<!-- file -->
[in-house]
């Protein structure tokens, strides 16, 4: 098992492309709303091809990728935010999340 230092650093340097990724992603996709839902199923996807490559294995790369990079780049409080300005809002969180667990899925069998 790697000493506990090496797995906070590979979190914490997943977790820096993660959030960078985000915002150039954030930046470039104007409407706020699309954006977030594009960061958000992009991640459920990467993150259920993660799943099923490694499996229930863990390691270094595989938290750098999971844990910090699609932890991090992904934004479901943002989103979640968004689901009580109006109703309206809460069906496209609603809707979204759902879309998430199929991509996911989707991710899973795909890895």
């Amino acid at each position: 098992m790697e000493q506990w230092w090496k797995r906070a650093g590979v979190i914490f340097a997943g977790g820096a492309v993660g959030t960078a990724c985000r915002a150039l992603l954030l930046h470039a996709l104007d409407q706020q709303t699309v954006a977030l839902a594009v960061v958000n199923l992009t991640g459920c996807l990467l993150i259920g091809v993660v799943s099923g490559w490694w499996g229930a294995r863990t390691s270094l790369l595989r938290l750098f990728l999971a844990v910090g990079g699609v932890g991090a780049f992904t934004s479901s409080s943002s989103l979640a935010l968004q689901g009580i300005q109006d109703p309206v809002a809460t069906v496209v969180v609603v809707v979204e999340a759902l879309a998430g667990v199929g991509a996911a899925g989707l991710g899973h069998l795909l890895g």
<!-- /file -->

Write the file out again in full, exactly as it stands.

[in-house]
């Protein structure tokens, strides 16, 4: 098992492309709303091809990728935010999340 230092650093340097990724992603996709839902199923996807490559294995790369990079780049409080300005809002969180667990899925069998 790697000493506990090496797995906070590979979190914490997943977790820096993660959030960078985000915002150039954030930046470039104007409407706020699309954006977030594009960061958000992009991640459920990467993150259920993660799943099923490694499996229930863990390691270094595989938290750098999971844990910090699609932890991090992904934004479901943002989103979640968004689901009580109006109703309206809460069906496209609603809707979204759902879309998430199929991509996911989707991710899973795909890895």
């Amino acid at each position: 098992m790697e000493q506990w230092w090496k797995r906070a650093g590979v979190i914490f340097a997943g977790g820096a492309v993660g959030t960078a990724c985000r915002a150039l992603l954030l930046h470039a996709l104007d409407q706020q709303t699309v954006a977030l839902a594009v960061v958000n199923l992009t991640g459920c996807l990467l993150i259920g091809v993660v799943s099923g490559w490694w499996g229930a294995r863990t390691s270094l790369l595989r938290l750098f990728l999971a844990v910090g990079g699609v932890g991090a780049f992904t934004s479901s409080s943002s989103l979640a935010l968004q689901g009580i300005q109006d109703p309206v809002a809460t069906v496209v969180v609603v809707v979204e999340a759902l879309a998430g667990v199929g991509a996911a899925g989707l991710g899973h069998l795909l890895g």